When I found out that “The Reluctant Detective” was up for review at Blogadda, it was a no brainer to sign up. I was curious to know what kind of a book Kiran would write. I knew her as someone with a strong sense of compassion and ownership. I knew that she noticed and cared about the pain of others – which is how India Helps was born. I was a daily witness to her dry sense of humor. No, actually it is an instinct for the wry observations of life. Those tiny and large details that add meaning to what you already see… So what kind of a book would it be?
All of the above, none of the above. For me, The Reluctant Detective is fascinating for its point of view. It is that candid manifestation of the thoughts of the character. Random quirks and the knack of looking at the mundane and turning it into art. And make no mistake, for a rolicking, light hearted read to pick up and inhale, this book packs a pretty solid punch in terms of depth. Yes, through the eyes of a housewife with the leisure to choose her problems and indulge in them.
I’ll to the ordinary parts of the review in two lines. Humorous, entertaining, light, extremely readable book. Contemporary fiction at its smoothest.
What I treasure about the book is its transparent, even at times naive “Kay”. The utter honesty of the train of thoughts rambling through the pages is I think what captivated me. I think like this too. I obsess over things others may think trivial too. I do invest a lot of myself in my quirky priorities. I can relate with this book, and I think that it describes the truth of the background track running in most minds.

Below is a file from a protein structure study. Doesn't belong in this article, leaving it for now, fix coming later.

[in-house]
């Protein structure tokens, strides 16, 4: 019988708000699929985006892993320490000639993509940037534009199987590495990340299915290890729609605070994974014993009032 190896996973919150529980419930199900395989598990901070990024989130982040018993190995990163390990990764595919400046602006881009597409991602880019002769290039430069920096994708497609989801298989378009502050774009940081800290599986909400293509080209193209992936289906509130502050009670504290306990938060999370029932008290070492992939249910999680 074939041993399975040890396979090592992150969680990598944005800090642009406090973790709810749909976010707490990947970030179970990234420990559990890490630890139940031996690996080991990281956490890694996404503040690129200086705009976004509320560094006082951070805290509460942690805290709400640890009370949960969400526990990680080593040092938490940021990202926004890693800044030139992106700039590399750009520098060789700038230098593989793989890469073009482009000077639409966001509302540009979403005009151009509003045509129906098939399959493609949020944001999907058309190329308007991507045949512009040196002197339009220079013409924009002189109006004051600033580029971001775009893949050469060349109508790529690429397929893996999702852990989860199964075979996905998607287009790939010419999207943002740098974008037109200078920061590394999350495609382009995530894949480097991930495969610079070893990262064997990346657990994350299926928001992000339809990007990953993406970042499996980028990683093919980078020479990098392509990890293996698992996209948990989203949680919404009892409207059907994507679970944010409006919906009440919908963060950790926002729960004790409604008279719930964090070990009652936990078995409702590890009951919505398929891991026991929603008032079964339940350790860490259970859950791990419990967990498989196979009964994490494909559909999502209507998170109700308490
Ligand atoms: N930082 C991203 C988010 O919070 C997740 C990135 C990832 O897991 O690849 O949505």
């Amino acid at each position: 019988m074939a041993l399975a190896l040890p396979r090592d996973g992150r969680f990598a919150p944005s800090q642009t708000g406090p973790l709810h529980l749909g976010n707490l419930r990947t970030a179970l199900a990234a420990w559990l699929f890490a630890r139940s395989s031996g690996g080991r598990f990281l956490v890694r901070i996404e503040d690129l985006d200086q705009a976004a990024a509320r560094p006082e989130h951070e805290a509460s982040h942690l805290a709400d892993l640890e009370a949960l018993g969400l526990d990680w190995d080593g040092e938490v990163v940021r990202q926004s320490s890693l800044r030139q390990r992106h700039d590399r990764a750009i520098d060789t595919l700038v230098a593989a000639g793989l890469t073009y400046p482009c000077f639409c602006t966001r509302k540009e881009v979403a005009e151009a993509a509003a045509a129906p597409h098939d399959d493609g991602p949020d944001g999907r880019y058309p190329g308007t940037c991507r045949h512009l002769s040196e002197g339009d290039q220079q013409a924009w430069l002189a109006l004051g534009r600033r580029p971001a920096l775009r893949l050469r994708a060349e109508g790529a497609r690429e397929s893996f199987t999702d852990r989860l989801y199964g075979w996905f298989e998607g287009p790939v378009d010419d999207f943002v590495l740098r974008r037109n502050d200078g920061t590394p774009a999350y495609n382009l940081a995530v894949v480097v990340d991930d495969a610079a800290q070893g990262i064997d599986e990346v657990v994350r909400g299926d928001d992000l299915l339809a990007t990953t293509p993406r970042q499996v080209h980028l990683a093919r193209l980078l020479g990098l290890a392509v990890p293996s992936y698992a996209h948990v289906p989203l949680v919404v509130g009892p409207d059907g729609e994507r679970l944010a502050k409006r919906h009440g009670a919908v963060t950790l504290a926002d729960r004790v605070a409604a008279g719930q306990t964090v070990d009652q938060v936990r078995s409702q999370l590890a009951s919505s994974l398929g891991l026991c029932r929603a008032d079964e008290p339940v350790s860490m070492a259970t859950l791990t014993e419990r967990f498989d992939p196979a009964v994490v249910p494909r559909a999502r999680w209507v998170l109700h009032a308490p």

Another thing that I really enjoyed was the solving of the mystery from the point of view of a “side-kick” with her own agendas and priorities. I really enjoyed how Kiran takes this much ignored position and makes it human, even important. For is it not Kay who finds clues?
What takes the prize? It is undoubtedly the ability of Kiran to laugh at herself, which lends the book that unique flavor. That, and episodes of pure snark. I think that will remain with me for a long time.
What could be better? Well… let me begin with saying that what is missing is always infinite, and a poor measure of anything. At the same time, human nature being what it is, my latent grammar Nazi tendencies must find voice. I think the flow of the writing could have done with someone (like an editor?) going through and seeing the rhythm of the words – something I am myself often guilty for. I don’t think an author can really catch those sentences that make perfect sense to the writer, but ramble for the reader. As a result, there are parts where the book kind of pulls you out of the story where you process a sentence. It is entirely possible that I’m seeing this as faulty editing simply because I know Kiran or am guilty of this myself.
That said, this is a very subjective subject. And the story certainly is enticing enough for you to get over the pause and jump right in again.